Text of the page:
A top doctor is spelling out a warning for many of the millions of Americans who pop those much-loved vitamin pills.
Dr. Paul Offit is the author of a new book called Do You Believe in Magic? The Sense and Nonsense of Alternative Medicine.
Multivitamin pills are fine, Dr. Offit says. It's taking mega-doses of vitamins he has an issue with.
He said, “When you do that, you increase your risk of cancer, increase your risk of heart disease, and shorten your life.”
INSIDE EDITION’s Les Trent asked, “When you talk about mega vitamin, you are talking about what?”
Dr. Offit said, "Five fold, ten fold, twenty fold greater than what you need."
One pill for instance, has the same amount of Vitamin C as 14 oranges.
Dr. Offit said, “You're not meant to eat 14 oranges. Our stomachs are so big for a reason. Don't mess with Mother Nature.”
Same goes for another pill, the same amount of Vitamin E as two pounds of almonds.
Dr. Offit suggests, “Ask yourself, ‘Would I normally eat all of this?’ If the answer is 'No,' then you shouldn't take that."
And how about Vitamin A, which is found in carrots?
“You only need one tenth to get what you need,” he said.
Dr. Offit's list of the riskiest vitamins in mega doses are vitamin A, E, Beta-Carotene, and the mineral Selenium.
Elsewhere in his book, Dr. Offit says the late Apple founder Steve Jobs paid a high price for his faith in alternative medicine.
Dr. Offit said, “He had the kind of pancreatic cancer that was treatable with early surgery. Instead of early surgery he did acupuncture, he did bowel cleansings, he waited nine months and by the time he would have had the surgery that would have saved his life, it was too late."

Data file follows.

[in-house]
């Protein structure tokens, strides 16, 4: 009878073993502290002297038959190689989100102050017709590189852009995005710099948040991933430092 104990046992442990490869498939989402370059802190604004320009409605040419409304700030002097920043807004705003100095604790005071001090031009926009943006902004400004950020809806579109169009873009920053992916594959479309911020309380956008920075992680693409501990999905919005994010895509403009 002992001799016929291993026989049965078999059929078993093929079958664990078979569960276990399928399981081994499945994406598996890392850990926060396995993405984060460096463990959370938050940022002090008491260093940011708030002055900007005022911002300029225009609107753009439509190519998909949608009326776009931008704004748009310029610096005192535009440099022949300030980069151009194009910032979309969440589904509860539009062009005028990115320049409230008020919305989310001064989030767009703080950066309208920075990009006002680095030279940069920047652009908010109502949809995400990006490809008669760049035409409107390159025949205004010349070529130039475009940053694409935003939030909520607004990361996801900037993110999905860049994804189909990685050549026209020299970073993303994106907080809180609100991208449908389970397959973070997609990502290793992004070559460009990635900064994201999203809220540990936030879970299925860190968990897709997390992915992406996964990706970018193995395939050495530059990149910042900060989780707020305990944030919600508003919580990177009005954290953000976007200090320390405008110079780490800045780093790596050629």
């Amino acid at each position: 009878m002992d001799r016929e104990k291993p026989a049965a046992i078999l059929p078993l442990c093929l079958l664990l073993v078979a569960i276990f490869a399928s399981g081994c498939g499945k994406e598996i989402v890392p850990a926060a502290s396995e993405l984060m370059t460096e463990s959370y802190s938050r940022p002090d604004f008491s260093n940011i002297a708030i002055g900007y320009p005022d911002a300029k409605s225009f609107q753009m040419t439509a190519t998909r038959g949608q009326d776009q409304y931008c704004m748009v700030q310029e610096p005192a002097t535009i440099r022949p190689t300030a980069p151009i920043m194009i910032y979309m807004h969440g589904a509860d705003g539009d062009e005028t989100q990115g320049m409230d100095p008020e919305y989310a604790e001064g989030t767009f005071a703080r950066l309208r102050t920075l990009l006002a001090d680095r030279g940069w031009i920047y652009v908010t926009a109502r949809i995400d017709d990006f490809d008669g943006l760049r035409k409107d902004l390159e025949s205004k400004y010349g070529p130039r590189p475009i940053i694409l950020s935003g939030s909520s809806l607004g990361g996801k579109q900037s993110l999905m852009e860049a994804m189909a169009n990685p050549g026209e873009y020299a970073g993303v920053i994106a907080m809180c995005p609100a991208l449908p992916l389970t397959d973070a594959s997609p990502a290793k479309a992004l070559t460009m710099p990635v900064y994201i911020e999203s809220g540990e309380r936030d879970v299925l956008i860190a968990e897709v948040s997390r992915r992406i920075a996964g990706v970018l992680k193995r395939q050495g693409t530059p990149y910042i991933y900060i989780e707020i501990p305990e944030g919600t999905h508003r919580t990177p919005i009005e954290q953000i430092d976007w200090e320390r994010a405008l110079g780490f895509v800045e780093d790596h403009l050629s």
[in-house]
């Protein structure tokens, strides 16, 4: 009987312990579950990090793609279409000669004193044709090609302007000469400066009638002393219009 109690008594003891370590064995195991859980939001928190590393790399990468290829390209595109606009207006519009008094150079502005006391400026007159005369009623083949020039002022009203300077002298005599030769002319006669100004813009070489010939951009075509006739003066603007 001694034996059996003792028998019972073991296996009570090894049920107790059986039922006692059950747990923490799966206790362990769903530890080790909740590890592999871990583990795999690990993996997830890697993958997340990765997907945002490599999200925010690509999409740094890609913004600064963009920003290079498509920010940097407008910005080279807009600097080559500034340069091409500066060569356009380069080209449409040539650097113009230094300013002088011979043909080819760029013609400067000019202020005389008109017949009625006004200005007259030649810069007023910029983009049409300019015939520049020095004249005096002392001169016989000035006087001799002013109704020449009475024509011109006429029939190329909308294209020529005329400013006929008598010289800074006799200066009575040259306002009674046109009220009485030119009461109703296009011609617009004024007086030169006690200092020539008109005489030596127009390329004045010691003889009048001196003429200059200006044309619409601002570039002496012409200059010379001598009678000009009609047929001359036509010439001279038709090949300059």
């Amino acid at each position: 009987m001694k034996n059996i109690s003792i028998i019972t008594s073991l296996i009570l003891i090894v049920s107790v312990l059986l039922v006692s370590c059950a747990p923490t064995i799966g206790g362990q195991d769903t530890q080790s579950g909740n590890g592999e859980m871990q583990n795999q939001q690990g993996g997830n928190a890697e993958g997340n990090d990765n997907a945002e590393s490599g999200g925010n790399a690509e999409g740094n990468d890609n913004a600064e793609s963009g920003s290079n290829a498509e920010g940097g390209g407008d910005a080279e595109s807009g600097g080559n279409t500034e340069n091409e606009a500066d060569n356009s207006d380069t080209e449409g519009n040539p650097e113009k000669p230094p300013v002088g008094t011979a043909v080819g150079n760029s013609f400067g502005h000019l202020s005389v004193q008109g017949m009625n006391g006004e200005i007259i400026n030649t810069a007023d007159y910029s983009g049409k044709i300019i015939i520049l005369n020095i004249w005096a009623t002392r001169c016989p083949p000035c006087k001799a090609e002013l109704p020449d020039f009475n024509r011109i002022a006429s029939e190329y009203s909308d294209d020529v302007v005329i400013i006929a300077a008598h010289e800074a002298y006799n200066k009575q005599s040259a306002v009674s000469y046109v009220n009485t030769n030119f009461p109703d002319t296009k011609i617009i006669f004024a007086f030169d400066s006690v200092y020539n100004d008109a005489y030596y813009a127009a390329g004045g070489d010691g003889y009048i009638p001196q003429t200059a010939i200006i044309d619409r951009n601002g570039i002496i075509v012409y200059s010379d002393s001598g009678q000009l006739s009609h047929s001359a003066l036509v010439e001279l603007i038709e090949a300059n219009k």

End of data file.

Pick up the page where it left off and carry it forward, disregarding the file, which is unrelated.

Dr. Offit also blasts health advice given by celebs like anti-aging guru Suzanne Somers, and Jenny McCarthy, who has campaigned against childhood vaccines.
"When Jenny McCarthy says don't get vaccines because that way you can avoid autism, that's terrible advice. When Suzanne Somers says use her sort of hormone replacement therapy which is all natural and isn't going to cause the sort of problems that regular hormone replacement therapy causes, that's bad advice. It's amazing to me that we turn to celebrities for health care advice. Some of that advice can be awful,” he said.
In a statement the Council for Responsible Nutrition told us they disagree with Dr. Offit's statements, and believe it would be a shame if consumers mistake the opinion of one doctor for that of the entire medical community. They also stress it's important to consult your doctor before taking any dietary supplement.
Suzanne Somers told us she believes Dr. Offit has a "weak message" and is using her name to get attention for his book.